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Waltzing with Andre Rieu

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Andre Rieu. Photo by Sonja Harper, Source: Wikimedia Commons

The opportunity: to view a concert from an executive suite at the Rogers Arena as the guest of Metropolis at Metrotown’s Hot Seats Contest.

The challenge: to get excited about Andre Rieu, the Modern King of Waltz, whose tours in 2009 grossed nearly $96 million.

I imagine a cross between Liberace and Lawrence Welk.

And as I line up for the bus on the night of the concert, it begins to rain—harder. I get to the Rogers Arena, find the right door, collect my ticket, make my way through crowds of senior citizens, and walk up the five levels because one of the elevators seems to be on the fritz. Soon enough I am standing at the door of the executive suite.

Dripping wet and in a foul mood.

I knock. The door opens and a gracious young woman welcomes me, takes my soggy coat and umbrella, gestures me into the suite, and says, “Get yourself a plate of food.”

Food. That’s why I’m so bad tempered. I’d forgotten to eat lunch.

I take my place on a stool at the bar overlooking the auditorium and remember my fear of heights.

There are about ten Hot Seat winners, each one genial and genuinely looking forward to the concert. The food improves my mood, and I figure I’ll probably be OK where I’m sitting, a place from which it is impossible to look straight down. If worse comes to worst, I can always stand flat against the inside wall once the music begins, close my eyes, and take deep, calming breaths.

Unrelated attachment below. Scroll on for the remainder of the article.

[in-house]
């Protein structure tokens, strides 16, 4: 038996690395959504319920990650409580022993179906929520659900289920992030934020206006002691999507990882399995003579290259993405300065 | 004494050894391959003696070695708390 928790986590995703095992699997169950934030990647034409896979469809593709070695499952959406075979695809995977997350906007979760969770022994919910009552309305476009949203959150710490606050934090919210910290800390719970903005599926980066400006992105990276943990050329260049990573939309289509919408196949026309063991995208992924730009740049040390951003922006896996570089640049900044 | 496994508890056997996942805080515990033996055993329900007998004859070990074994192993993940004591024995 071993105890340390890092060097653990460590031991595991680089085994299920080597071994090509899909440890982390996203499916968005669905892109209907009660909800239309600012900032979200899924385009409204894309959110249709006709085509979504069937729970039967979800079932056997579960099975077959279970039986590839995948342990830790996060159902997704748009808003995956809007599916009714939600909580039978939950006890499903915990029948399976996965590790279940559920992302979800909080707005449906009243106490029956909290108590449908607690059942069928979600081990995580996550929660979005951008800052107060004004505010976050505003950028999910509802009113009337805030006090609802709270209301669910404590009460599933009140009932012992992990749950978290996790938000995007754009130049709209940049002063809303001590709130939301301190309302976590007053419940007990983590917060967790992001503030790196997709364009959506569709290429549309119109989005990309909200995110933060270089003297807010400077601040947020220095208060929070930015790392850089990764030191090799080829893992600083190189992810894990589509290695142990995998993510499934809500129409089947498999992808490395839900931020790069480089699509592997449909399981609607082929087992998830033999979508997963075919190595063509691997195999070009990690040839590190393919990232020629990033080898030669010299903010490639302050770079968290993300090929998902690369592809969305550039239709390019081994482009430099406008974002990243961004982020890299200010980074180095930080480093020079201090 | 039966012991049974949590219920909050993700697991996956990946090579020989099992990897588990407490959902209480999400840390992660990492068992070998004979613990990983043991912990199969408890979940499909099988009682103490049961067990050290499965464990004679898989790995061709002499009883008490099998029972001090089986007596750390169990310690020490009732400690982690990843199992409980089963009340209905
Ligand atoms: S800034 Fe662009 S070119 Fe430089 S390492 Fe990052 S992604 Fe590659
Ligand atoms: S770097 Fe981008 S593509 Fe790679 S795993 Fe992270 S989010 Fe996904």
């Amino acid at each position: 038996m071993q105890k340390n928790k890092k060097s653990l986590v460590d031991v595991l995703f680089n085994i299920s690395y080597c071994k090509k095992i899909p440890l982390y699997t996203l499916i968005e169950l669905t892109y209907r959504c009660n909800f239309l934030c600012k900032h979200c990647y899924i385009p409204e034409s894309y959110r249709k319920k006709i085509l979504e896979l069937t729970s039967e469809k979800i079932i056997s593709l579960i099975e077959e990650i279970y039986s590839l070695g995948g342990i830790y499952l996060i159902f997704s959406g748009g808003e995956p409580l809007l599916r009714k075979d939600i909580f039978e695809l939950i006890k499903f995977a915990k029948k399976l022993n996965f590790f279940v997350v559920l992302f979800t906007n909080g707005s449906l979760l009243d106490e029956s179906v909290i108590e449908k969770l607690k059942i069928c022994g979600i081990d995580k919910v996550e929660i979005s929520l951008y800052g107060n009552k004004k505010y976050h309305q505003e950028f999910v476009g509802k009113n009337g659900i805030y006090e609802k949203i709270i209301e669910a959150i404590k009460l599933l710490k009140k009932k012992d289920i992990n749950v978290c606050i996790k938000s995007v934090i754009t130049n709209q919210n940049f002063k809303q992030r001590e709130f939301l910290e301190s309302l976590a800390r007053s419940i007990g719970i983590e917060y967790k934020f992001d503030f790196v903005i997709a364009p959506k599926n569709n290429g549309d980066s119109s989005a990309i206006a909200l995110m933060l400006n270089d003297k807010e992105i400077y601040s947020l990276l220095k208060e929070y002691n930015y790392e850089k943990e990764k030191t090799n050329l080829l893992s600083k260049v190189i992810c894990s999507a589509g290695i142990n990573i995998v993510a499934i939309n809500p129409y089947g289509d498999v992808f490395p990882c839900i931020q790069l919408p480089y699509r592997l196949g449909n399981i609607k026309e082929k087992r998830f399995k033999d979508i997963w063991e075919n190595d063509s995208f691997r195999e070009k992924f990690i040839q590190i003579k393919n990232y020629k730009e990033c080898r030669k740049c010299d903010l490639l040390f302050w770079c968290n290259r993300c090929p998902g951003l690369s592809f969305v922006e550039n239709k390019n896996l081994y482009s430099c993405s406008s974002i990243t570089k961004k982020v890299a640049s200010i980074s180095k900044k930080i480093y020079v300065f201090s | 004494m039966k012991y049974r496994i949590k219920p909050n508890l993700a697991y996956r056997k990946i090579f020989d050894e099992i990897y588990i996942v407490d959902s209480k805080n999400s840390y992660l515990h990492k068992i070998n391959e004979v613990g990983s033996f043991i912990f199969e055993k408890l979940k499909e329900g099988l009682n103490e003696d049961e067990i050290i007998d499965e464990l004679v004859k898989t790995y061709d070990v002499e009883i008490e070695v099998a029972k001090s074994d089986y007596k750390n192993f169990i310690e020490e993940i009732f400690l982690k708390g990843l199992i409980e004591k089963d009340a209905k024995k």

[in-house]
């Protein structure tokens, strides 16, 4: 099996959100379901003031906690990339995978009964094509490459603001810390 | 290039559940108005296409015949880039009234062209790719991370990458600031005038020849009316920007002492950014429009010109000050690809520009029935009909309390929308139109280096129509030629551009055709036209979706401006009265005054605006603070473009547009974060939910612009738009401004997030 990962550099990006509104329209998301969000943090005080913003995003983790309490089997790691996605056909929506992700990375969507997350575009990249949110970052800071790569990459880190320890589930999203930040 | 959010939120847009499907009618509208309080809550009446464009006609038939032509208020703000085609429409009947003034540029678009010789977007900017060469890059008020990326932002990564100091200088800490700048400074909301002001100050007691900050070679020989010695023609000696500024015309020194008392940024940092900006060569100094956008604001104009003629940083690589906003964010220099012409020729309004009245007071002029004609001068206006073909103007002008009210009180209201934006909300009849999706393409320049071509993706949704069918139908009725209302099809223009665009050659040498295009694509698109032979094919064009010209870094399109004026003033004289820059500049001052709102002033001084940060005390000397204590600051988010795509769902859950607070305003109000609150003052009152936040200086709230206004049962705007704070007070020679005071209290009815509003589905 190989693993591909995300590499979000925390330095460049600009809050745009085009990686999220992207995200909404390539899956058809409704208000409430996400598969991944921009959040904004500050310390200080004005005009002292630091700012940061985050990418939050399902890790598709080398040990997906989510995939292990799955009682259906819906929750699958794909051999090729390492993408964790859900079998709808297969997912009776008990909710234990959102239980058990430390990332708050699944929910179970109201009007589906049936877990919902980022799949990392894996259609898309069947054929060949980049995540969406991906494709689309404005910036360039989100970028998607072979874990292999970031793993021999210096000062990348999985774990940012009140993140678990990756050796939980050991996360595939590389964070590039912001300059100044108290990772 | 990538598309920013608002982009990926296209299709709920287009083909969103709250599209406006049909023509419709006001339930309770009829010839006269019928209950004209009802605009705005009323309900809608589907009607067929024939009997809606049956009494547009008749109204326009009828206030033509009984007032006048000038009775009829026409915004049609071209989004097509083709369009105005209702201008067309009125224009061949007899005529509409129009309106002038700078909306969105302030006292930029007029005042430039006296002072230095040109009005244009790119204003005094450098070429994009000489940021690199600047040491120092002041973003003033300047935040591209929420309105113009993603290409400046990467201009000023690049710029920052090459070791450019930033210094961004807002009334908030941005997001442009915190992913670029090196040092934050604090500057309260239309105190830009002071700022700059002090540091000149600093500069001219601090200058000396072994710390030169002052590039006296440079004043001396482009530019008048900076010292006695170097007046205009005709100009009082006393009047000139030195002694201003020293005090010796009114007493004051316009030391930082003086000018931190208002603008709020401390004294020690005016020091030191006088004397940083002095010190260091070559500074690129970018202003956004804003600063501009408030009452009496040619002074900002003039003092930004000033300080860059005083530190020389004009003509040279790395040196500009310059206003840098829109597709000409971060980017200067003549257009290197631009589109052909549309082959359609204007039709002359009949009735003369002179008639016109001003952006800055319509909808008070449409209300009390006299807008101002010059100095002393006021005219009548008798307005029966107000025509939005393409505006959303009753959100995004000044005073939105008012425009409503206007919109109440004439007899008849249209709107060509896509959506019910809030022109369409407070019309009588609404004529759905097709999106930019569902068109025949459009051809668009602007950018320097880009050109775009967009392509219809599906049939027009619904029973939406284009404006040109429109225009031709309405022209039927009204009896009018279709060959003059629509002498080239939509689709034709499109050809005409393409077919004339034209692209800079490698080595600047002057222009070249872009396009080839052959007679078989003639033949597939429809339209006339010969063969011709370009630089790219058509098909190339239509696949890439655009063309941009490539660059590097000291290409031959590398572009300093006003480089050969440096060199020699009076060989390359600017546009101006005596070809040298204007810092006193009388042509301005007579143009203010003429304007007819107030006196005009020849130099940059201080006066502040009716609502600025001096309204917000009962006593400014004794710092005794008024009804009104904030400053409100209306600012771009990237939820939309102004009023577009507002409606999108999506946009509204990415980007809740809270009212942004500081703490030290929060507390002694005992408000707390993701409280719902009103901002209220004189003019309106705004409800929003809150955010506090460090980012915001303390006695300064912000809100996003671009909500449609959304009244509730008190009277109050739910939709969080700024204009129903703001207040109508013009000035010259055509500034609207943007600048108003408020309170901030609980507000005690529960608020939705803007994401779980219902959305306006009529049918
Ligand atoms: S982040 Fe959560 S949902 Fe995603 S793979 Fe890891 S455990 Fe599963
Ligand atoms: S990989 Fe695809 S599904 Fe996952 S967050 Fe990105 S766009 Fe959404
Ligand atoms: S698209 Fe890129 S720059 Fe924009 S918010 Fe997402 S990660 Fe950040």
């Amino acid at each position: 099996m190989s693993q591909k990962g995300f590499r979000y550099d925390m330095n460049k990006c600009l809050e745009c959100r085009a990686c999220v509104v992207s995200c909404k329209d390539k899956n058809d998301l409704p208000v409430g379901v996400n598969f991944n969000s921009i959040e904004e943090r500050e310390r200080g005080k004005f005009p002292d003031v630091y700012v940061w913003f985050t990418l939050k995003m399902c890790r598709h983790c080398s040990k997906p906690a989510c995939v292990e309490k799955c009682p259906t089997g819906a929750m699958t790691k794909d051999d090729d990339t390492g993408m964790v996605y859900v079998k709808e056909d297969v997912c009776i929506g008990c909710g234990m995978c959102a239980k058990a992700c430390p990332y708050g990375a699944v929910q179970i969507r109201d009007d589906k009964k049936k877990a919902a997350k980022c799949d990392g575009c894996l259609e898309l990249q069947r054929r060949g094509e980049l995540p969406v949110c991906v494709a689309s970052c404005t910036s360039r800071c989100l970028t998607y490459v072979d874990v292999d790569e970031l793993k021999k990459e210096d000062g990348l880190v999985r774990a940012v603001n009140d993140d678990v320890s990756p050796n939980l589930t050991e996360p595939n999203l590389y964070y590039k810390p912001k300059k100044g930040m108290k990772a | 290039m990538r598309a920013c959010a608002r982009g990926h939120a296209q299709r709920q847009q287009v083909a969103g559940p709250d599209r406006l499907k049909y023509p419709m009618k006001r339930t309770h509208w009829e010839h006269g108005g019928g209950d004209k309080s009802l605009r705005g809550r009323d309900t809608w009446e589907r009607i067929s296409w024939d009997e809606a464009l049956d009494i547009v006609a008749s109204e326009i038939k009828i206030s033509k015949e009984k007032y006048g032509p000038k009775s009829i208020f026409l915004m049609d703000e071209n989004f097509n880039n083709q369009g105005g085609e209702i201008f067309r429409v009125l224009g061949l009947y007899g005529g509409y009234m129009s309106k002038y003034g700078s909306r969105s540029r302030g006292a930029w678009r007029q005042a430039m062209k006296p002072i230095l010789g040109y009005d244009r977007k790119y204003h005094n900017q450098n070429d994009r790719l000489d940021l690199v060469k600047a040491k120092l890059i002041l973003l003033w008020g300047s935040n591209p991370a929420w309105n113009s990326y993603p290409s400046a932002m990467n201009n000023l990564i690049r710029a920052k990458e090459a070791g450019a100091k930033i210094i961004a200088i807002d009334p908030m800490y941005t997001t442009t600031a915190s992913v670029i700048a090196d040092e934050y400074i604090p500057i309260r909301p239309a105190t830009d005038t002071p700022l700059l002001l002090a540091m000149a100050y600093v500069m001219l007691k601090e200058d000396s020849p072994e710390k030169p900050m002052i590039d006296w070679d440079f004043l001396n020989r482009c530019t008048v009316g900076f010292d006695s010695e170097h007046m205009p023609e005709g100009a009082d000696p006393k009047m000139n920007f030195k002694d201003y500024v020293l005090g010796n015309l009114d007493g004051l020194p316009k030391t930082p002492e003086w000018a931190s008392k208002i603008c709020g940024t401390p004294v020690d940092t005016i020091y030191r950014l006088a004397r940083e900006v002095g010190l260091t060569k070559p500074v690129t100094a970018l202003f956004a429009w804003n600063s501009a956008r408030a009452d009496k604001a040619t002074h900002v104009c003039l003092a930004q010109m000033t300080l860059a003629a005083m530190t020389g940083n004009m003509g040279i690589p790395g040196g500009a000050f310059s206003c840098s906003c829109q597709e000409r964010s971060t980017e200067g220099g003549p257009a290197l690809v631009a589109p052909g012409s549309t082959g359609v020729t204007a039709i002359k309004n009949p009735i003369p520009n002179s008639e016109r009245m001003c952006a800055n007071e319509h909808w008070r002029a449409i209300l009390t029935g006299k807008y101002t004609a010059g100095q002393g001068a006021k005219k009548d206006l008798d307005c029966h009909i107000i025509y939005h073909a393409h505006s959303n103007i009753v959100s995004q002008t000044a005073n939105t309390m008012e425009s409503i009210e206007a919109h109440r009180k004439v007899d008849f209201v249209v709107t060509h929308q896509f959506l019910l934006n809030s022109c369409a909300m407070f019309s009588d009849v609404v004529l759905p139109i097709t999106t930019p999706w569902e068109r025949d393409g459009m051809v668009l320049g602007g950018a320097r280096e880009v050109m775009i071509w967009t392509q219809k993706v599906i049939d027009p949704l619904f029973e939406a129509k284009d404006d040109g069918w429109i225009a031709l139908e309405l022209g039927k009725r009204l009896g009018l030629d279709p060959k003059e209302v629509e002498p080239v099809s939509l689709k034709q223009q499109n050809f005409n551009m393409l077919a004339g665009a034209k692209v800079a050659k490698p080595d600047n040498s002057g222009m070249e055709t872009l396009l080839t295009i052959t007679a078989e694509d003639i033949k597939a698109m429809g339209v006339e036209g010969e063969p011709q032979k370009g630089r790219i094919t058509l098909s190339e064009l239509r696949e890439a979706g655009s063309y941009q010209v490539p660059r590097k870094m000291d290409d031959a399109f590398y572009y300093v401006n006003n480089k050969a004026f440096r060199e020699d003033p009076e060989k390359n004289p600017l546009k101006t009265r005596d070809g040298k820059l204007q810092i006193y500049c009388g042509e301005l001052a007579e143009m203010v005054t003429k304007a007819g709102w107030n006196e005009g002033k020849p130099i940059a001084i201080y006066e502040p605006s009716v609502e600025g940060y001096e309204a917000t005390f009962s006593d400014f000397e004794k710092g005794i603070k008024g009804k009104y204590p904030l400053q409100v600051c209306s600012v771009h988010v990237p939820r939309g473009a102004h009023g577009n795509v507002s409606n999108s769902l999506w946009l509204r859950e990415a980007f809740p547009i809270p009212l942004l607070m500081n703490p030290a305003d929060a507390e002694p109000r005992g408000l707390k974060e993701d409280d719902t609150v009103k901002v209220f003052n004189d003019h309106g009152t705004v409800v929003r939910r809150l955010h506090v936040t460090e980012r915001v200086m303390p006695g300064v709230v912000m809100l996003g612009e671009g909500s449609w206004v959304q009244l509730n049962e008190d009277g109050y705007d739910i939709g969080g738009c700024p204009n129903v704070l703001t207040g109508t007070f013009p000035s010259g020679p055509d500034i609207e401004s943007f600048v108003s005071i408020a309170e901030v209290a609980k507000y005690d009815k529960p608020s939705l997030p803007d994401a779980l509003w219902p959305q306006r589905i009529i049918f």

But of course once it begins I can’t look away, in part because I can’t believe my eyes. In they march to 76 Trombones. The musicians look like they’re all decked out for a debutant ball in Memphis, Tennessee, circa 1948—pastel gowns with enormous skirts and puffed up short sleeves; the men in white ties and black tail coats.

In the first couple of numbers, I notice the five ample-bosomed ladies behind the string section, a sort of chorus who flounce their skirts in time to the music and tra-la-la a good deal, as they wink and make faces at the audience. At one point, the violinists rise slightly while still playing as if they’d all been goosed.

Everyone is having entirely too much fun.

Except me, of course. I’m holding back out of some old East Coast sense of sophisticated irony (or something).

But he’s wearing me down, Andre Rieu is, and it’s through his brilliant and relentless showmanship. The Music Man indeed!

And then he’s got me: at the first strains of the Blue Danube Waltz, audience members get up and, partnered or not, they start to dance. Rieu has gone and done it—unleashed the irrepressible power of the waltz—and from then on I’m his—straight the way through Ave Maria, Don’t Cry for me Argentina, and—you guessed it—O Canada which he performs solo on his violin.

And if that weren’t enough—next his Johann Strauss Orchestra breaks into orchestrated chaos—a la the last night at the Proms—with champagne guzzling on stage, balloons descending from the ceiling and—I have to admit this was pretty classy: the Drinking Song from La traviata.

If you’re shopping at Metrotown, enter for a chance to watch the next concert or Canucks game in the "Metropolis Hot Seats" at any Customer Service desk. For more information about Metropolis Hot Seats visit:

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